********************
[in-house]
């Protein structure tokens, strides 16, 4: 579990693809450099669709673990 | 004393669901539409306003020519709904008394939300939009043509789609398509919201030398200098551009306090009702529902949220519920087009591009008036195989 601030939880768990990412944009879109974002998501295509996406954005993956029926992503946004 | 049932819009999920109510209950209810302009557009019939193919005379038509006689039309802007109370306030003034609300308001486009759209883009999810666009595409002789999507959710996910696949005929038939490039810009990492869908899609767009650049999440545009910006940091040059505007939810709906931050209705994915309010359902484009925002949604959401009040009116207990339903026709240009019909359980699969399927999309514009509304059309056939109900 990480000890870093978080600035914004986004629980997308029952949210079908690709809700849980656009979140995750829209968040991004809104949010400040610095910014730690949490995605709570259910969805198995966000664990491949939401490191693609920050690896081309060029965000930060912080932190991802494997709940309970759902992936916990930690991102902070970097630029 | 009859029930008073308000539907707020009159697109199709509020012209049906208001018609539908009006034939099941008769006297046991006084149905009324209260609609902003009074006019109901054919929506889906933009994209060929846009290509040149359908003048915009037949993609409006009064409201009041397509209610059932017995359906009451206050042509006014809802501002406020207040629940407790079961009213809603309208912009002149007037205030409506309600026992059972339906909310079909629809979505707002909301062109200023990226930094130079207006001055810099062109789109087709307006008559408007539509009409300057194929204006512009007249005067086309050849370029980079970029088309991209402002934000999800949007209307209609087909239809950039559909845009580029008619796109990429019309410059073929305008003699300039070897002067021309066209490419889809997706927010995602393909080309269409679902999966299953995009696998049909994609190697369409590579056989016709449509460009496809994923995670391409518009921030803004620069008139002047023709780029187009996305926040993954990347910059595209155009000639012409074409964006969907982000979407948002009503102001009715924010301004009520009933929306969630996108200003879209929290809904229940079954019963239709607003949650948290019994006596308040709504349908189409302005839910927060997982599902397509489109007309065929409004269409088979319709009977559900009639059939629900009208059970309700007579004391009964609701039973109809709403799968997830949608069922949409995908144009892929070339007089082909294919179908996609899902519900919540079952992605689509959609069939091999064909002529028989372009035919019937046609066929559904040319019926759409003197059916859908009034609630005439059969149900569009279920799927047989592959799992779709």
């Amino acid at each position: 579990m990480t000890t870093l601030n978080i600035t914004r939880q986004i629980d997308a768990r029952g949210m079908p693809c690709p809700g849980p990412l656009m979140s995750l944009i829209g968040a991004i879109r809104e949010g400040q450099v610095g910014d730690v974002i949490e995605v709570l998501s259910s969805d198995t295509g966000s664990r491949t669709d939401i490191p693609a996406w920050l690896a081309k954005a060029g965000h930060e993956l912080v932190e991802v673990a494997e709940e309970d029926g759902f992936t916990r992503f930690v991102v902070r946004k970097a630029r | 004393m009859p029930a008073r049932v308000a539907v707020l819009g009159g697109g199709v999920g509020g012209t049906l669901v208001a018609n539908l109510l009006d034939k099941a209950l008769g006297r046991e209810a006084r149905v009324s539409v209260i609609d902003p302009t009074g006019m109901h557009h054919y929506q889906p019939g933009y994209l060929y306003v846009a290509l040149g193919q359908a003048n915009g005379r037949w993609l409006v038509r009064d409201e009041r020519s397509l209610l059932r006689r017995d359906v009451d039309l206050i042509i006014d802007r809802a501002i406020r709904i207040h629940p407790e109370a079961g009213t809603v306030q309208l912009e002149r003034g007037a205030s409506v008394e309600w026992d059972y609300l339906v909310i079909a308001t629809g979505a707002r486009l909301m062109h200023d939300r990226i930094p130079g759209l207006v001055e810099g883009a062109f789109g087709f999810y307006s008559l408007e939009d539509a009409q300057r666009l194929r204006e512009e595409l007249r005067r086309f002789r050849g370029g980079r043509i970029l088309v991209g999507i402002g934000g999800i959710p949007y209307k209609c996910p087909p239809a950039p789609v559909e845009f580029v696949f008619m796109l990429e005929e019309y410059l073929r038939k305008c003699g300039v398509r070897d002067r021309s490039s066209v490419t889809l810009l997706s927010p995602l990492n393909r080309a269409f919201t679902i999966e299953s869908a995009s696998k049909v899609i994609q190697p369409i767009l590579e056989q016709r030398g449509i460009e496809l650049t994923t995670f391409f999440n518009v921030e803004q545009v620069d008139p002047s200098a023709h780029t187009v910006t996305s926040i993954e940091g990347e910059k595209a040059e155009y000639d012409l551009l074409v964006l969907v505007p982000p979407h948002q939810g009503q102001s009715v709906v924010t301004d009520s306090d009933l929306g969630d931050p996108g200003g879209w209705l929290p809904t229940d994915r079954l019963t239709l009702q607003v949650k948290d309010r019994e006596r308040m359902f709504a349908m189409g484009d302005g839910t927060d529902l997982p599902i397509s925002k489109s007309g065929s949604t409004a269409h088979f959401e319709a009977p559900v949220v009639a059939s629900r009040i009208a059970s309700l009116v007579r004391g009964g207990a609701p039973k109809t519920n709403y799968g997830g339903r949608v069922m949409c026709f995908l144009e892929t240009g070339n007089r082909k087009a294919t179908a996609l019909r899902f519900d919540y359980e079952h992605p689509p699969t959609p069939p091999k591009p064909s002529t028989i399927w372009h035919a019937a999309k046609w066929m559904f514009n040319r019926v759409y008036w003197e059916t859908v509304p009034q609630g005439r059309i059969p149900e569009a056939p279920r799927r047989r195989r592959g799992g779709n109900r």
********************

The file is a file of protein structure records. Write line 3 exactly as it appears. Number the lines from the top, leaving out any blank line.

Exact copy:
């Amino acid at each position: 579990m990480t000890t870093l601030n978080i600035t914004r939880q986004i629980d997308a768990r029952g949210m079908p693809c690709p809700g849980p990412l656009m979140s995750l944009i829209g968040a991004i879109r809104e949010g400040q450099v610095g910014d730690v974002i949490e995605v709570l998501s259910s969805d198995t295509g966000s664990r491949t669709d939401i490191p693609a996406w920050l690896a081309k954005a060029g965000h930060e993956l912080v932190e991802v673990a494997e709940e309970d029926g759902f992936t916990r992503f930690v991102v902070r946004k970097a630029r | 004393m009859p029930a008073r049932v308000a539907v707020l819009g009159g697109g199709v999920g509020g012209t049906l669901v208001a018609n539908l109510l009006d034939k099941a209950l008769g006297r046991e209810a006084r149905v009324s539409v209260i609609d902003p302009t009074g006019m109901h557009h054919y929506q889906p019939g933009y994209l060929y306003v846009a290509l040149g193919q359908a003048n915009g005379r037949w993609l409006v038509r009064d409201e009041r020519s397509l209610l059932r006689r017995d359906v009451d039309l206050i042509i006014d802007r809802a501002i406020r709904i207040h629940p407790e109370a079961g009213t809603v306030q309208l912009e002149r003034g007037a205030s409506v008394e309600w026992d059972y609300l339906v909310i079909a308001t629809g979505a707002r486009l909301m062109h200023d939300r990226i930094p130079g759209l207006v001055e810099g883009a062109f789109g087709f999810y307006s008559l408007e939009d539509a009409q300057r666009l194929r204006e512009e595409l007249r005067r086309f002789r050849g370029g980079r043509i970029l088309v991209g999507i402002g934000g999800i959710p949007y209307k209609c996910p087909p239809a950039p789609v559909e845009f580029v696949f008619m796109l990429e005929e019309y410059l073929r038939k305008c003699g300039v398509r070897d002067r021309s490039s066209v490419t889809l810009l997706s927010p995602l990492n393909r080309a269409f919201t679902i999966e299953s869908a995009s696998k049909v899609i994609q190697p369409i767009l590579e056989q016709r030398g449509i460009e496809l650049t994923t995670f391409f999440n518009v921030e803004q545009v620069d008139p002047s200098a023709h780029t187009v910006t996305s926040i993954e940091g990347e910059k595209a040059e155009y000639d012409l551009l074409v964006l969907v505007p982000p979407h948002q939810g009503q102001s009715v709906v924010t301004d009520s306090d009933l929306g969630d931050p996108g200003g879209w209705l929290p809904t229940d994915r079954l019963t239709l009702q607003v949650k948290d309010r019994e006596r308040m359902f709504a349908m189409g484009d302005g839910t927060d529902l997982p599902i397509s925002k489109s007309g065929s949604t409004a269409h088979f959401e319709a009977p559900v949220v009639a059939s629900r009040i009208a059970s309700l009116v007579r004391g009964g207990a609701p039973k109809t519920n709403y799968g997830g339903r949608v069922m949409c026709f995908l144009e892929t240009g070339n007089r082909k087009a294919t179908a996609l019909r899902f519900d919540y359980e079952h992605p689509p699969t959609p069939p091999k591009p064909s002529t028989i399927w372009h035919a019937a999309k046609w066929m559904f514009n040319r019926v759409y008036w003197e059916t859908v509304p009034q609630g005439r059309i059969p149900e569009a056939p279920r799927r047989r195989r592959g799992g779709n109900r």